25 fun indoor activities for your 10-12 month old baby

Entertaining a 10, 11 or 12 month old baby can be harder than it sounds. Sure the simplest things can make them giggle, but finding out which can keep them occupied for more than 10 seconds straight is a challenge on its own. That’s why I’ve decided to share 25 super simple and fun indoor activities that have kept both my kids happy and entertained without a big effort – perfect for rainy days!

simple indoor activities 10 11 12 month old baby

Like all  parents I like my little ones to be happy and entertained, especially on those rainy days. I’ve come acros many awesome ideas for activities and games to play with your baby and soon to be toddler, but a whole lot of them require quite a bit of preparation like making edible paint or they might need specific craft materials like contact paper (are we the only people who don’t just have contact paper lying around?). I love many of those ideas, but most of the time that’s not we end up doing. I might have the best of intentions of making a special play book for my younglings, but usually everyday life gets in the way.

I’ve therefore compiled a list of activities that both my kids have loved doing when they were 10, 11 and 12 months old which require very little or no set-up at all. Most of the 25 indoor activites the kids loved when they were 8-10 months old still work wonders at this age, but being a few months older also means new abilities. That’s why  this list is a continuation of the previous list.

I’ve tried not to repost ideas from former list and instead tried to spice things up a bit, though tearing up a magazine, blowing bubbles and crawling all over Mom is still a favourite of ours. Or well, of my son to be more specific.

25 fun and easy indoor activities for your 10-12 month old baby

This is a list of simple and fun indoor activities that have kept my two kids entertained when they were 10, 11 and 12 months old. They are two very different little people, which is why not all of the activities have been equally popular with my little ones. But every last of the activities have made them laugh, concentrate and all in all entertained them for more than a minute at a time – and some for much longer. They have done some of these activities on their own, while others have required a watchful eye or even full participation from me or another adult.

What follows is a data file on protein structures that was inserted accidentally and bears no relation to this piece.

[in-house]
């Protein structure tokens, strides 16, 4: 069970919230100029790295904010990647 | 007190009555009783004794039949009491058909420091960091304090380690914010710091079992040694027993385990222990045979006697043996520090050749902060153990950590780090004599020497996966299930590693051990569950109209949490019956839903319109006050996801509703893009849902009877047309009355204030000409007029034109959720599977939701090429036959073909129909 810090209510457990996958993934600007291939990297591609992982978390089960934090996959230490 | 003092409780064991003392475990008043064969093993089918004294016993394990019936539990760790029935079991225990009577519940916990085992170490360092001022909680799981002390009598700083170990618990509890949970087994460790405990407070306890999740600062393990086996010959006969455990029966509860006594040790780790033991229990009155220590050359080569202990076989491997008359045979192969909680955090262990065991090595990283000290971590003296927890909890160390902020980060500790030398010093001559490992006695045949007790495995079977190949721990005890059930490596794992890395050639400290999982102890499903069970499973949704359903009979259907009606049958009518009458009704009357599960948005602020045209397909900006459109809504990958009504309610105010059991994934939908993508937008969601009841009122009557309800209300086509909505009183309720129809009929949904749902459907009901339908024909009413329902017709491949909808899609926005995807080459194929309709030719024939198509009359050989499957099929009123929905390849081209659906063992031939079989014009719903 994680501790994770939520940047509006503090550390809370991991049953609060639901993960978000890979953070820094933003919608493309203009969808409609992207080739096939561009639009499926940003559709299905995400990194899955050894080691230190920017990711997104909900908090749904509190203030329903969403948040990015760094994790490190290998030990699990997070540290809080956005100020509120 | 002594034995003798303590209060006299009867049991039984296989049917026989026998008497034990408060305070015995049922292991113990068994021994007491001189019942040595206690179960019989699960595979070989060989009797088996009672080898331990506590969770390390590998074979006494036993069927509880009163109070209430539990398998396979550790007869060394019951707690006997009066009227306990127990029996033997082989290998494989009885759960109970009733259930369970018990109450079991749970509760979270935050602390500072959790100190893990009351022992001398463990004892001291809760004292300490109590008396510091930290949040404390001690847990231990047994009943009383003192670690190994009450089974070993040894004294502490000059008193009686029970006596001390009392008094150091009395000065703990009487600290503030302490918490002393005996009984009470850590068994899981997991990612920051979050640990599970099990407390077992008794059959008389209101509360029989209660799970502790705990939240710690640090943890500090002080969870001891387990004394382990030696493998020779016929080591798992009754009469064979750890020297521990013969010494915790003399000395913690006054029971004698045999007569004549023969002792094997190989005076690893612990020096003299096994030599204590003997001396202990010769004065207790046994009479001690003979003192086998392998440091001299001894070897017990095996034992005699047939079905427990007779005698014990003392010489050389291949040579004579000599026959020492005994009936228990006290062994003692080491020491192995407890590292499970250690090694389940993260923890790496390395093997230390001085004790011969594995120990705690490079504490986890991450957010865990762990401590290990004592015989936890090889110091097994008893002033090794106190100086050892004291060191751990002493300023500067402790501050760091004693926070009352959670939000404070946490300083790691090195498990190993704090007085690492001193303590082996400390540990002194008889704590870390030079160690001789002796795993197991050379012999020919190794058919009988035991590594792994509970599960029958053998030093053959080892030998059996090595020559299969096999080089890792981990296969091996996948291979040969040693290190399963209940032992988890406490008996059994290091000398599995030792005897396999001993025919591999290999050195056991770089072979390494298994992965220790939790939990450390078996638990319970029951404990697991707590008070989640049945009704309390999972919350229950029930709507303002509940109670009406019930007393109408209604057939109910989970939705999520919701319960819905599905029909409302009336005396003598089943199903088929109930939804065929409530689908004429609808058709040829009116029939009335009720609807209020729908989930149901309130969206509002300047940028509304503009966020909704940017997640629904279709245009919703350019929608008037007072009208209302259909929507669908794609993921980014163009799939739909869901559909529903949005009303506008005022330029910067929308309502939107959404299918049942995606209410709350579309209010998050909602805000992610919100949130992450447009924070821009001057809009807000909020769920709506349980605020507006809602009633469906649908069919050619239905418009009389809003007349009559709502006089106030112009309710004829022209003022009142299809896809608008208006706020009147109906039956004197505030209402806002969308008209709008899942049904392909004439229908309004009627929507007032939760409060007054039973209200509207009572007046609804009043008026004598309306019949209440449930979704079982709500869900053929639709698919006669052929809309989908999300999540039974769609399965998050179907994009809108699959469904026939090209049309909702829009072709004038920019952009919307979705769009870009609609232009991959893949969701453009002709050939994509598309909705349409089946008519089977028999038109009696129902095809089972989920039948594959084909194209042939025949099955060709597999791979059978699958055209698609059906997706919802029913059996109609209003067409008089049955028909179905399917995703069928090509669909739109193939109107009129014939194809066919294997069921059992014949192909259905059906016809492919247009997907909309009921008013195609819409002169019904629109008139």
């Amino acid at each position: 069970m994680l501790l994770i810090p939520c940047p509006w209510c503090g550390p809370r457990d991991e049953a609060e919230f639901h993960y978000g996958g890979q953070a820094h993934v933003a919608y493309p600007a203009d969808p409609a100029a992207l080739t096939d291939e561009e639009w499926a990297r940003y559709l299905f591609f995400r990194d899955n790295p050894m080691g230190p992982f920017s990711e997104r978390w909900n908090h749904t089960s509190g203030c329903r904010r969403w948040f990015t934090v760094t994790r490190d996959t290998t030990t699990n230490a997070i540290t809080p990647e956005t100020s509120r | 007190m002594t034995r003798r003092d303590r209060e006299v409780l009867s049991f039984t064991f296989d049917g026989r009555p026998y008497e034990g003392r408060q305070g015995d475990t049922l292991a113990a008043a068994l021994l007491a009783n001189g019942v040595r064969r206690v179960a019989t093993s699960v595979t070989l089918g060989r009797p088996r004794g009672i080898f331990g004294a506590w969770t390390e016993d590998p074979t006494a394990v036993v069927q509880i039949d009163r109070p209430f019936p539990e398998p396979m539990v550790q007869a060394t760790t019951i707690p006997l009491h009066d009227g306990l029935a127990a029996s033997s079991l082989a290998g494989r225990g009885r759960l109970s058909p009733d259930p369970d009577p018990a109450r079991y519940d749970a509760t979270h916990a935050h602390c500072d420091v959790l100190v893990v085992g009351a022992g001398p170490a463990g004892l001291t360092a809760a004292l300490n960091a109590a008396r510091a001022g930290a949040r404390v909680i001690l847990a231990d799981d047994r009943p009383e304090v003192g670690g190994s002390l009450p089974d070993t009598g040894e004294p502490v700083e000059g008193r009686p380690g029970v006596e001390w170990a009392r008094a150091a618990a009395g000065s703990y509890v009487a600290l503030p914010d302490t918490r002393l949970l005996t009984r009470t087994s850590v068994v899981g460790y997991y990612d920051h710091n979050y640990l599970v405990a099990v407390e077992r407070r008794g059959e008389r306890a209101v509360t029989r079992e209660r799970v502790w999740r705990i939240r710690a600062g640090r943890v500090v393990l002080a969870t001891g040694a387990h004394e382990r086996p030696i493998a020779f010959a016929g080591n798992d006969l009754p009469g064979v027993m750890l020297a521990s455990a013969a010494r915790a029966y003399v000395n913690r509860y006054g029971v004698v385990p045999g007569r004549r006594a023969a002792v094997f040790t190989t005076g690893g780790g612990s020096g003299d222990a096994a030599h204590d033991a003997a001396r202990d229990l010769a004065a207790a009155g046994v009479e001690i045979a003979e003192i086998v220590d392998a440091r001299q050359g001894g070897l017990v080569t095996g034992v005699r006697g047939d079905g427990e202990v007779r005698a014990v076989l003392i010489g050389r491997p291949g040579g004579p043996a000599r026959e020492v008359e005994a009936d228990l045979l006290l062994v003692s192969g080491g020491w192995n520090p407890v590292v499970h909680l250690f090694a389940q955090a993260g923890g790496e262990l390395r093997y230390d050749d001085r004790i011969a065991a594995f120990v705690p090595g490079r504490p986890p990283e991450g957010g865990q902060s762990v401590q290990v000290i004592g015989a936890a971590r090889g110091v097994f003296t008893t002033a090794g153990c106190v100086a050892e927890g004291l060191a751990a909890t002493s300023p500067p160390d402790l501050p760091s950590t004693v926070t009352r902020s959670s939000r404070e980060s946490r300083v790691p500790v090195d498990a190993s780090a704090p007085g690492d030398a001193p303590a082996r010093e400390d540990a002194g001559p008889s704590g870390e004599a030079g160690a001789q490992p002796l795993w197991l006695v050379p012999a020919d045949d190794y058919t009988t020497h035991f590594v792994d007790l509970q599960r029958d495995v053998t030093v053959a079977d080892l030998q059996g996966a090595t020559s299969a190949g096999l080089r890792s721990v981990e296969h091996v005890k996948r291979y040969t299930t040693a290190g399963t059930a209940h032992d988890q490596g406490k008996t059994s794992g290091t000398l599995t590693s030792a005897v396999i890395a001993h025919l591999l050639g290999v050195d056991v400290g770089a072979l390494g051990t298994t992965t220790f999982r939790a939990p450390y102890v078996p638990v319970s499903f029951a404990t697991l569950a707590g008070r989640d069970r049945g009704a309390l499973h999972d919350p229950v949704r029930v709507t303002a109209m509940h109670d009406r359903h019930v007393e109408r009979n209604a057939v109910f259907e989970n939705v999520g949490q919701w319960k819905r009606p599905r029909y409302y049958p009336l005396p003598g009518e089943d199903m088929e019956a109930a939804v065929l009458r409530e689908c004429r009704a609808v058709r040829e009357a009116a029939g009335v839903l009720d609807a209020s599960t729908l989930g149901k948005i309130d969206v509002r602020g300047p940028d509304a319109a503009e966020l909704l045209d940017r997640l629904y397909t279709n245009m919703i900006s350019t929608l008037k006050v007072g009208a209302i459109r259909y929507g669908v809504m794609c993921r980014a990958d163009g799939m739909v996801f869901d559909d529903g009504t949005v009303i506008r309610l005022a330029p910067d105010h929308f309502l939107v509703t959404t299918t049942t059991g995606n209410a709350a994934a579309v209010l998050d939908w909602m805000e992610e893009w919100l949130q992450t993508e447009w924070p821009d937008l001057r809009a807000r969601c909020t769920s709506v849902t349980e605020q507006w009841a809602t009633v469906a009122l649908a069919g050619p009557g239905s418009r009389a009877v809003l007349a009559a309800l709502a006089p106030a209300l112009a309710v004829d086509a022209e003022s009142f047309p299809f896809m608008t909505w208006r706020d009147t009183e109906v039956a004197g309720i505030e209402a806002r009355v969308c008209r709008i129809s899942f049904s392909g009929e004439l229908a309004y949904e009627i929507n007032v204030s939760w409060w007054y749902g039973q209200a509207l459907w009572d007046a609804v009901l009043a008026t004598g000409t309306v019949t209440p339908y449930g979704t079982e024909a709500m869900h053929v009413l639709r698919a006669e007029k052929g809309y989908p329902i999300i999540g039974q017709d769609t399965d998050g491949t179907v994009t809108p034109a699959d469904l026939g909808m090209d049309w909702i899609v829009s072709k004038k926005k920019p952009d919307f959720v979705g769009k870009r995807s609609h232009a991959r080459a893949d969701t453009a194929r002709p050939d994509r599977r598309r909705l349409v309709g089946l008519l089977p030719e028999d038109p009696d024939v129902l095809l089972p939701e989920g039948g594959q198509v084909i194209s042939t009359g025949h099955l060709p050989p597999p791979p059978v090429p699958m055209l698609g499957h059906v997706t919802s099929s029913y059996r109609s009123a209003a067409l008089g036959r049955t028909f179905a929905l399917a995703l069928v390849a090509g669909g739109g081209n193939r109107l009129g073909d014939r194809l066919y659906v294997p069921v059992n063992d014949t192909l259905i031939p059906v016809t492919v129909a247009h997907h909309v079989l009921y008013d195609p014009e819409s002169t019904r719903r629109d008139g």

1. Playing with shadows.

Making shadow animals is surprisingly entertaining for a baby. The first time I made a butterfly with my hands and it cast a shadow, I was taken aback by how much my daughter started laughing while  trying to touch it. And when it started moving around and getting on top of her own shadow I knew this game was a big hit, as she was giggling so hard.

My son likes the game too, but he can’t sit still for more than a minute before he starts to grab the light source (lamp) which is of course also a game on its own.

2. Putting things in boxes – and taking them out again. 

It’s amazing to see how this simple little game can create so much wonder and get a little soul to concentrate so hard. I love to observe my son when he’s playing this put and take game. Sometimes it’s just a wooden block and a bowl, other times it’s a scarf and a drawer, but nevertheless the wonder is the same.

3. Eating on the floor.

Serving snacks on the floor and not in a high chair is something we’ve been doing a lot with my son. I know it might not be the most conventional way and it might go against what you’re trying to teach your little one, but if you can look past it, then you might save yourself some sanity.

My son will not sit still in a chair to eat if he can avoid it. He needs to be able to move freely, so I’ve just started serving some easy to grab foods in a bowl or small container on the floor and he’d eaten it there instead, maybe hopping up and down a bit in between bites or doing a tad of yoga while chewing, but without much of a mess and completely free of struggles to keep him seated.

4. Pulling tissue out of a tissue box.

Whenever we break open a new box of tissues you can be certain that my son will somehow get his hands on it and pull every single tissue out of it. I sometimes stuff other things in there like fabric scraps and then hand it back to him and he is entertained for a good 10-15 minutes pulling them out and trying to stuff them back in again.

5. Taking everything off the shelves.

I know, it doesn’t really sound like an activity your want your baby to engage in, but sometimes you just need to let them explore. If you’re worried about things breaking, move them. It doesn’t have to be a permanent set-up, but it will make those exploring days much more fun. I know I regretted not moving that open bag of rice, though he did have a blast.

6. Copy cat – and learning new gestures.